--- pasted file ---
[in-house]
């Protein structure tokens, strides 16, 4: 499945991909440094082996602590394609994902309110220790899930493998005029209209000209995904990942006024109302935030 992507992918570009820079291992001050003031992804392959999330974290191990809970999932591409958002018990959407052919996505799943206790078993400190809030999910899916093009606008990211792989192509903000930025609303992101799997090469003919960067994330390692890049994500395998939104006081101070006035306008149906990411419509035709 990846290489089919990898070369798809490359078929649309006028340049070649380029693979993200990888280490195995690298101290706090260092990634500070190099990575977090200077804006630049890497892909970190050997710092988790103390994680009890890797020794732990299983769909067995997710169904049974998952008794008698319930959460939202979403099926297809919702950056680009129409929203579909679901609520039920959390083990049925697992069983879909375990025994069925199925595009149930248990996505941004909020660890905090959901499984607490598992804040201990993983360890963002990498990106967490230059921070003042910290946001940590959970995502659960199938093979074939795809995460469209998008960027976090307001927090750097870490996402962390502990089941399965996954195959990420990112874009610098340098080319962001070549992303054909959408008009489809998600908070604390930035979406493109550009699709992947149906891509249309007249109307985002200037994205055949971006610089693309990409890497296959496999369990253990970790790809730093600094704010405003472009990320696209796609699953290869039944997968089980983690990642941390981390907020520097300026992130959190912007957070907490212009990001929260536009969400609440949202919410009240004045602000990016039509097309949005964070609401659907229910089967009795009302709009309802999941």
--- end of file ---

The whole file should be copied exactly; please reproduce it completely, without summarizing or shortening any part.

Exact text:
[in-house]
């Protein structure tokens, strides 16, 4: 499945991909440094082996602590394609994902309110220790899930493998005029209209000209995904990942006024109302935030 992507992918570009820079291992001050003031992804392959999330974290191990809970999932591409958002018990959407052919996505799943206790078993400190809030999910899916093009606008990211792989192509903000930025609303992101799997090469003919960067994330390692890049994500395998939104006081101070006035306008149906990411419509035709 990846290489089919990898070369798809490359078929649309006028340049070649380029693979993200990888280490195995690298101290706090260092990634500070190099990575977090200077804006630049890497892909970190050997710092988790103390994680009890890797020794732990299983769909067995997710169904049974998952008794008698319930959460939202979403099926297809919702950056680009129409929203579909679901609520039920959390083990049925697992069983879909375990025994069925199925595009149930248990996505941004909020660890905090959901499984607490598992804040201990993983360890963002990498990106967490230059921070003042910290946001940590959970995502659960199938093979074939795809995460469209998008960027976090307001927090750097870490996402962390502990089941399965996954195959990420990112874009610098340098080319962001070549992303054909959408008009489809998600908070604390930035979406493109550009699709992947149906891509249309007249109307985002200037994205055949971006610089693309990409890497296959496999369990253990970790790809730093600094704010405003472009990320696209796609699953290869039944997968089980983690990642941390981390907020520097300026992130959190912007957070907490212009990001929260536009969400609440949202919410009240004045602000990016039509097309949005964070609401659907229910089967009795009302709009309802999941």